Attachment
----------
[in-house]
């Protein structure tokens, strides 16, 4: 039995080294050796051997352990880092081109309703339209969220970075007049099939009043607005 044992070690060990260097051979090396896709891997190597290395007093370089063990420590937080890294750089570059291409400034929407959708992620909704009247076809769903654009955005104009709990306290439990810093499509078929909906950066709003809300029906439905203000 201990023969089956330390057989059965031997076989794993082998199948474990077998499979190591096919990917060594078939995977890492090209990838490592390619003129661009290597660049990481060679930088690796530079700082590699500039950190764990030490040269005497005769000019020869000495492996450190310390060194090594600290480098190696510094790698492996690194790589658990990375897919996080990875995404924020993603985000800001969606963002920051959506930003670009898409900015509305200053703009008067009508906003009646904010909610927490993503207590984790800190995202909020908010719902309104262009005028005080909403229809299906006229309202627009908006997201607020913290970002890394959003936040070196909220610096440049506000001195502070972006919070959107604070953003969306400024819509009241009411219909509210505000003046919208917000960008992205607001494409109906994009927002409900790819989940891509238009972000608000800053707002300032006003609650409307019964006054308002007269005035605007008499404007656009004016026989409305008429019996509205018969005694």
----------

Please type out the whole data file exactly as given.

[in-house]
């Protein structure tokens, strides 16, 4: 039995080294050796051997352990880092081109309703339209969220970075007049099939009043607005 044992070690060990260097051979090396896709891997190597290395007093370089063990420590937080890294750089570059291409400034929407959708992620909704009247076809769903654009955005104009709990306290439990810093499509078929909906950066709003809300029906439905203000 201990023969089956330390057989059965031997076989794993082998199948474990077998499979190591096919990917060594078939995977890492090209990838490592390619003129661009290597660049990481060679930088690796530079700082590699500039950190764990030490040269005497005769000019020869000495492996450190310390060194090594600290480098190696510094790698492996690194790589658990990375897919996080990875995404924020993603985000800001969606963002920051959506930003670009898409900015509305200053703009008067009508906003009646904010909610927490993503207590984790800190995202909020908010719902309104262009005028005080909403229809299906006229309202627009908006997201607020913290970002890394959003936040070196909220610096440049506000001195502070972006919070959107604070953003969306400024819509009241009411219909509210505000003046919208917000960008992205607001494409109906994009927002409900790819989940891509238009972000608000800053707002300032006003609650409307019964006054308002007269005035605007008499404007656009004016026989409305008429019996509205018969005694």